A QTIP trust is a special kind of trust that allows you to provide for your spouse and also preserve assets for your children. The term “QTIP trust” stands for Qualified Terminable Interest Property trust.
When Should You Consider Setting Up a QTIP Trust?
People often refer to QTIPs as marital trusts. A QTIP provides for a spouse after the trust creator has passed away. Once the spouse dies, children of the trust creator receive the remaining trust money. If the spouse remarries, the new husband or wife will not be able to access the trust property.
A QTIP works well when you are in your second marriage but still want to provide for children from your first marriage. You can leave money in the trust for your spouse’s support. When your spouse dies, your children from your first marriage will receive money too.
How Much Money Will Your Spouse Receive from the Trust?
You can control how much money your spouse receives, so that there is money left over for your children. Usually the trust will say that your spouse receives income and dividends earned by the trust property. Your spouse will not be able to make decisions about what happens to the trust assets, and he or will not be able to withdraw principal from the trust. If you wish, you can add in a provision giving your spouse the greater of $5,000 or 5% of the trust assets each year.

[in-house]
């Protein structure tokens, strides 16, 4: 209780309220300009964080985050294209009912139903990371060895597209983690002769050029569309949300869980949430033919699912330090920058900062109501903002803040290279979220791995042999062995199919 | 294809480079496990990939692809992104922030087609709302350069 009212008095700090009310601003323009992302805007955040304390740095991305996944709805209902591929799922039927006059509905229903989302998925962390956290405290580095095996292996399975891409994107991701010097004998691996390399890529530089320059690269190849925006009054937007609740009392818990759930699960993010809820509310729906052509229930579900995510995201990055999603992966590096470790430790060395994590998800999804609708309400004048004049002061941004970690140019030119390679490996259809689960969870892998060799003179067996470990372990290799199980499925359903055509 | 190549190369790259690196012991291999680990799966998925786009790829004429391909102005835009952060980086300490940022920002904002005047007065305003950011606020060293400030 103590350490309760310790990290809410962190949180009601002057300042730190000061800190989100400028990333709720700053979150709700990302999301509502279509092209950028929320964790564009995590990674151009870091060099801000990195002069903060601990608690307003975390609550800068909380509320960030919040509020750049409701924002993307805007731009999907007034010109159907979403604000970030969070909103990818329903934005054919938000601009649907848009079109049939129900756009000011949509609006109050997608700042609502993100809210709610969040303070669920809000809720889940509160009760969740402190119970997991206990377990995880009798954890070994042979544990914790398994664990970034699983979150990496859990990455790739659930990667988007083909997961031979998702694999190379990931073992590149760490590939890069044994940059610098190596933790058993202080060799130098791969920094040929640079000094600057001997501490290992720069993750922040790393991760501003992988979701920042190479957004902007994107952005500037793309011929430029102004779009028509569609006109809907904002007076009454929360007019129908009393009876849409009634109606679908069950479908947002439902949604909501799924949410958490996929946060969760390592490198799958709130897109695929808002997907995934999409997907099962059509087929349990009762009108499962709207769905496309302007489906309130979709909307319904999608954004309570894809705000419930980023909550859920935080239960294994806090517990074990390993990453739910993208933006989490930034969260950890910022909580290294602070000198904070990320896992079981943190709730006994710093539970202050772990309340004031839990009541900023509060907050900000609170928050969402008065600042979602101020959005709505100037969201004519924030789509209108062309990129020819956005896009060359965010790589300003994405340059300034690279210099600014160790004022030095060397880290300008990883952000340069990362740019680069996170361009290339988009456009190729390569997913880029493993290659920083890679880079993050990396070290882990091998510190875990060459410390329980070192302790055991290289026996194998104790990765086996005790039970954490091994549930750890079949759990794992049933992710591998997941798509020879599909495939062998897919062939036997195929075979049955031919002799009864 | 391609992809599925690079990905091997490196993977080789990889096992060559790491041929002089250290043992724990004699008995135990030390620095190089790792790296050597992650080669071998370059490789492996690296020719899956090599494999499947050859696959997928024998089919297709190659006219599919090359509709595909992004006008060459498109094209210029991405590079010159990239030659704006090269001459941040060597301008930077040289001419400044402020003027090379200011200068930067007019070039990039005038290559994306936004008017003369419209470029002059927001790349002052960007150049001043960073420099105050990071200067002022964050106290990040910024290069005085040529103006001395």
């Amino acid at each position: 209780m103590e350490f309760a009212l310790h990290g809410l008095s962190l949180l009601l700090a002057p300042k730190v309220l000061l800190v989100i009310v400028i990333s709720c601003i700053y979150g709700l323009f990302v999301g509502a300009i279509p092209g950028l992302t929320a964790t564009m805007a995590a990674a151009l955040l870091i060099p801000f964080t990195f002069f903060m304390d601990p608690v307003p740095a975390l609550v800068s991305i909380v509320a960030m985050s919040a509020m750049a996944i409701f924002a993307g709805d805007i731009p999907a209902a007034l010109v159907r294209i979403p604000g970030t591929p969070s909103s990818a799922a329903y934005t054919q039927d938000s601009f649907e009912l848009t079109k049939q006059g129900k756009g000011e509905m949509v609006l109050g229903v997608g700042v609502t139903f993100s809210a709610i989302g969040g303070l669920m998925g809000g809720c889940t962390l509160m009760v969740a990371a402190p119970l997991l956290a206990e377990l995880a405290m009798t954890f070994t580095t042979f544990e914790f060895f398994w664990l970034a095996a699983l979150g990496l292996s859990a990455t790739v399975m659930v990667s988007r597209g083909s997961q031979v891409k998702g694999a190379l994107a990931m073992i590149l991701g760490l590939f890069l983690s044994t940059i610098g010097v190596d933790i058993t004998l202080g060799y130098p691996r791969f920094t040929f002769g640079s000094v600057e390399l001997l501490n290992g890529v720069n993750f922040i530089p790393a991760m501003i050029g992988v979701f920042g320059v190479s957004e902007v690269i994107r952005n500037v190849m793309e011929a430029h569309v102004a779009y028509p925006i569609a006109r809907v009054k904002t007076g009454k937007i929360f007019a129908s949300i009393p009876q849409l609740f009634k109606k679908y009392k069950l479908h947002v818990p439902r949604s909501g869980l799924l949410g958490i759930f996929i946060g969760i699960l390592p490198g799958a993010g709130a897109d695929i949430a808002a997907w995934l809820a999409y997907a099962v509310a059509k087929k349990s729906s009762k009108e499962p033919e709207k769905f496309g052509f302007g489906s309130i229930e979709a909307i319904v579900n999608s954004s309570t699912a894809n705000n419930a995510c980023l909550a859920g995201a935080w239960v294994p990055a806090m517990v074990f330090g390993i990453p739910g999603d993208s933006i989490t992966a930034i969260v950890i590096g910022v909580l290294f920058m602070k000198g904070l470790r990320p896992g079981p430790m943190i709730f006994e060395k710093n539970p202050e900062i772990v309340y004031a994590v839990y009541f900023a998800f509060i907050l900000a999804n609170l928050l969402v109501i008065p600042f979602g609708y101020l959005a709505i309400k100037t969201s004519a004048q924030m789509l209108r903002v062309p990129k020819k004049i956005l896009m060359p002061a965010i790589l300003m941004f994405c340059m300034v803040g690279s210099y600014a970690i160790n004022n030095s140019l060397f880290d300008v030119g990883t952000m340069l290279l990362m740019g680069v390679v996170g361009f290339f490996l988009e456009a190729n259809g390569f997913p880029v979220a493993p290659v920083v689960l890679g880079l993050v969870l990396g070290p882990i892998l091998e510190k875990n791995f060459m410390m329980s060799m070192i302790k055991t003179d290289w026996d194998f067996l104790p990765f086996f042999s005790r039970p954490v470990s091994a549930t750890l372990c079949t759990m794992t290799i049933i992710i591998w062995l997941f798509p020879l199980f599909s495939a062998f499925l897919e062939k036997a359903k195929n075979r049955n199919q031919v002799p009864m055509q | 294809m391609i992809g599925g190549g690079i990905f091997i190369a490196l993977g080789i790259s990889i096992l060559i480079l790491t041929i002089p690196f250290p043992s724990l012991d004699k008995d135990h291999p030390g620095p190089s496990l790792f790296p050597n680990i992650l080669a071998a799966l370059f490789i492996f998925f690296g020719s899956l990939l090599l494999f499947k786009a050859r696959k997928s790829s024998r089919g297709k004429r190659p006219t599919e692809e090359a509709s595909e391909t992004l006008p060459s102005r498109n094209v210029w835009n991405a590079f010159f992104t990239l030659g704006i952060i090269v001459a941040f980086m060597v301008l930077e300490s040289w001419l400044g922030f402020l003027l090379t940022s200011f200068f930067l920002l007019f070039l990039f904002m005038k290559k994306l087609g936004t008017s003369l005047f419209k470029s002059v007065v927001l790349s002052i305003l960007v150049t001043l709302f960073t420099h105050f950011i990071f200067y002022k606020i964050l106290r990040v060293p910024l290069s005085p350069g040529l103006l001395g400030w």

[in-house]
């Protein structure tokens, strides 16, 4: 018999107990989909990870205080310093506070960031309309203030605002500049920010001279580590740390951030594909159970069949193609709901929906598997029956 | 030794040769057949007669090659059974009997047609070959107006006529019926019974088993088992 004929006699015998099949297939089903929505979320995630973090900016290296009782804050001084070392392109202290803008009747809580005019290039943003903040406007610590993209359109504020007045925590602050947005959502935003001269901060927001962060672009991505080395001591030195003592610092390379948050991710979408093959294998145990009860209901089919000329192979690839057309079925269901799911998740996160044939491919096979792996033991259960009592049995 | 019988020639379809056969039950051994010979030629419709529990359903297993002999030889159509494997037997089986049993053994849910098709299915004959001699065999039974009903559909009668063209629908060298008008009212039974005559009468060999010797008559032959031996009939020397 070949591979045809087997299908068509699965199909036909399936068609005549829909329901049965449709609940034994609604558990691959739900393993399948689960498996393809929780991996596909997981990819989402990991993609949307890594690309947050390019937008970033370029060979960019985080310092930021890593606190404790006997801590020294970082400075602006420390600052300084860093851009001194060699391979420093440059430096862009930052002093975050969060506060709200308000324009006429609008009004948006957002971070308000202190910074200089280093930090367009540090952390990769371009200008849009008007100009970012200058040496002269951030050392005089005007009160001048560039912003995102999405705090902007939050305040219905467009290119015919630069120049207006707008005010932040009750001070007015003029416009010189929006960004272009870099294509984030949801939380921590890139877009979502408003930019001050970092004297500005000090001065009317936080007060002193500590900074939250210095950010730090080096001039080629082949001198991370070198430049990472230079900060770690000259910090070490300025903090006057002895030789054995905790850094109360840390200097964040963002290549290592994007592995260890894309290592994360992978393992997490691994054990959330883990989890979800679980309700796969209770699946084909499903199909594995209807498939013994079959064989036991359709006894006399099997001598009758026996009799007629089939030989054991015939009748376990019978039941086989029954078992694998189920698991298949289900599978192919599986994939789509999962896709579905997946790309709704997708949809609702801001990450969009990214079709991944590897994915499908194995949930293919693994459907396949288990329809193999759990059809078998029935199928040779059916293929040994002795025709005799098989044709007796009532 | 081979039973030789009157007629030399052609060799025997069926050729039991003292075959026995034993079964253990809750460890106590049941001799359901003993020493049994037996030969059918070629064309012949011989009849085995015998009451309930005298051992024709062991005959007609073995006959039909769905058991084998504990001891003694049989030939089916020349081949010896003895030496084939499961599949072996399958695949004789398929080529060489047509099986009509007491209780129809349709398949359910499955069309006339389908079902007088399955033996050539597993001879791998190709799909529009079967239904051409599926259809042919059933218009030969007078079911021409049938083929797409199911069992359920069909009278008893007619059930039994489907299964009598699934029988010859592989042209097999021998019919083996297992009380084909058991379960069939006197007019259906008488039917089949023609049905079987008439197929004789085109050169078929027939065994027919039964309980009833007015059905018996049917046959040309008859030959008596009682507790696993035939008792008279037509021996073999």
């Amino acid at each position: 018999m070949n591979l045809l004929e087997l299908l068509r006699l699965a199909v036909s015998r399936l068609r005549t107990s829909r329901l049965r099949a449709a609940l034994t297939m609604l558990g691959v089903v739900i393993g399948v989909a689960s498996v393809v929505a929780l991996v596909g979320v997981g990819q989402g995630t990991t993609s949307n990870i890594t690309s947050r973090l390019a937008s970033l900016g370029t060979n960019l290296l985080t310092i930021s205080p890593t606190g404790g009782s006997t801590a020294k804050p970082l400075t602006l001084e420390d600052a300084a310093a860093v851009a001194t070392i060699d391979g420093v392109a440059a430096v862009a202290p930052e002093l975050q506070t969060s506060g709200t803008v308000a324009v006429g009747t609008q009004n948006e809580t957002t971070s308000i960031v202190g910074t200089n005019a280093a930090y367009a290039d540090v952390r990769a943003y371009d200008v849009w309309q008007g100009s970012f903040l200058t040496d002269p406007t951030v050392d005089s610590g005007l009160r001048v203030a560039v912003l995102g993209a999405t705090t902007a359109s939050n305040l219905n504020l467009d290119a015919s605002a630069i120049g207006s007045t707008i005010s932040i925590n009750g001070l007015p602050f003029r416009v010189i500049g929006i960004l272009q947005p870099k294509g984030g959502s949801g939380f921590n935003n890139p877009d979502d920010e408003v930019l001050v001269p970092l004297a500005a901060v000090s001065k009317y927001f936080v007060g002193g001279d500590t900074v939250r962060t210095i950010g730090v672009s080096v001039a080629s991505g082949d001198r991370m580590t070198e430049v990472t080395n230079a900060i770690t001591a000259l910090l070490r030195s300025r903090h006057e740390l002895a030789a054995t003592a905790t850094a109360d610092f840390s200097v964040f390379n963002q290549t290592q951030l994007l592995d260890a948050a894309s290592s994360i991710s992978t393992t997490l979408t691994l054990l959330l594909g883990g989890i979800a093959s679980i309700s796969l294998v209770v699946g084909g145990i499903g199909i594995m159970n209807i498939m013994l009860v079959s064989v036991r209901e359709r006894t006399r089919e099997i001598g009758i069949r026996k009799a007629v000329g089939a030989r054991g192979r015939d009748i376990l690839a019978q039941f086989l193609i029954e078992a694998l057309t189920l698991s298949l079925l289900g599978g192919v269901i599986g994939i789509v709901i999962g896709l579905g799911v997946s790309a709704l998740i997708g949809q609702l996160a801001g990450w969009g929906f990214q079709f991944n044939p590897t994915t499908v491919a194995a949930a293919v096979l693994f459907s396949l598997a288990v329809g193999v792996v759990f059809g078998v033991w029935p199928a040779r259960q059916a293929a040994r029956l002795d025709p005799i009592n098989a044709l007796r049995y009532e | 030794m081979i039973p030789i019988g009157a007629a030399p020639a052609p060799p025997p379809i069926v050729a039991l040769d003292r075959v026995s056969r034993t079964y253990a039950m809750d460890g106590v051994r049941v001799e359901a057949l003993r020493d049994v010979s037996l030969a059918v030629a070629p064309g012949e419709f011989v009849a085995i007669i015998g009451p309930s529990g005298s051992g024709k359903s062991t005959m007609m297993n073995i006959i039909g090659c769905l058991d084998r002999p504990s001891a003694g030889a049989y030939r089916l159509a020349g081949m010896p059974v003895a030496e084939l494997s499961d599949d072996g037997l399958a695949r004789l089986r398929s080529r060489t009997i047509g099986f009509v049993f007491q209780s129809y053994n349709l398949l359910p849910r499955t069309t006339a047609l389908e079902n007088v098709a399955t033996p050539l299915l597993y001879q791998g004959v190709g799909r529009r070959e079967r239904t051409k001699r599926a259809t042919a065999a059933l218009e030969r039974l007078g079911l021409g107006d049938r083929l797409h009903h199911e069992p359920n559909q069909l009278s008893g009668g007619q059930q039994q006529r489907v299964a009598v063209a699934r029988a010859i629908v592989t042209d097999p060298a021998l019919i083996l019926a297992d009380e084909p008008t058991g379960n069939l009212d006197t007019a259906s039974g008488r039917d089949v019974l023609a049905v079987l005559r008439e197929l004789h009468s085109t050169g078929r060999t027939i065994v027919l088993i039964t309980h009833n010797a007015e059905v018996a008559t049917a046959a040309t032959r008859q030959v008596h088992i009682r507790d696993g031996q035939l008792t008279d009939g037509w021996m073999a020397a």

Does a QTIP Trust Have Tax Benefits?
U.S. tax law permits spouses to transfer property to each other without paying taxes. This is called the marital deduction. The marital deduction ordinarily does not apply to assets placed in trusts that place so many restrictions on the surviving spouse’s ability to access the assets. However, if your executor makes a special election on the estate’s tax return, your estate can claim the marital deduction for amounts you transferred to a QTIP trust during your lifetime. This exception applies because your spouse receives a lifetime income interest in assets placed in the trust.
If your estate claims the marital deduction, then estate tax payments are deferred until later. Any assets remaining in the QTIP are considered to be part of the surviving spouse’s estate for tax purposes after the surviving spouse passes away.
Planning your estate? Look to Janet Brewer, Esq. for thorough and thoughtful estate planning advice. Janet’s more than 20 years of legal experience will give you confidence and peace of mind. To schedule a “Get Acquainted” meeting, visit Janet's website or call her office at (650) 469-8206.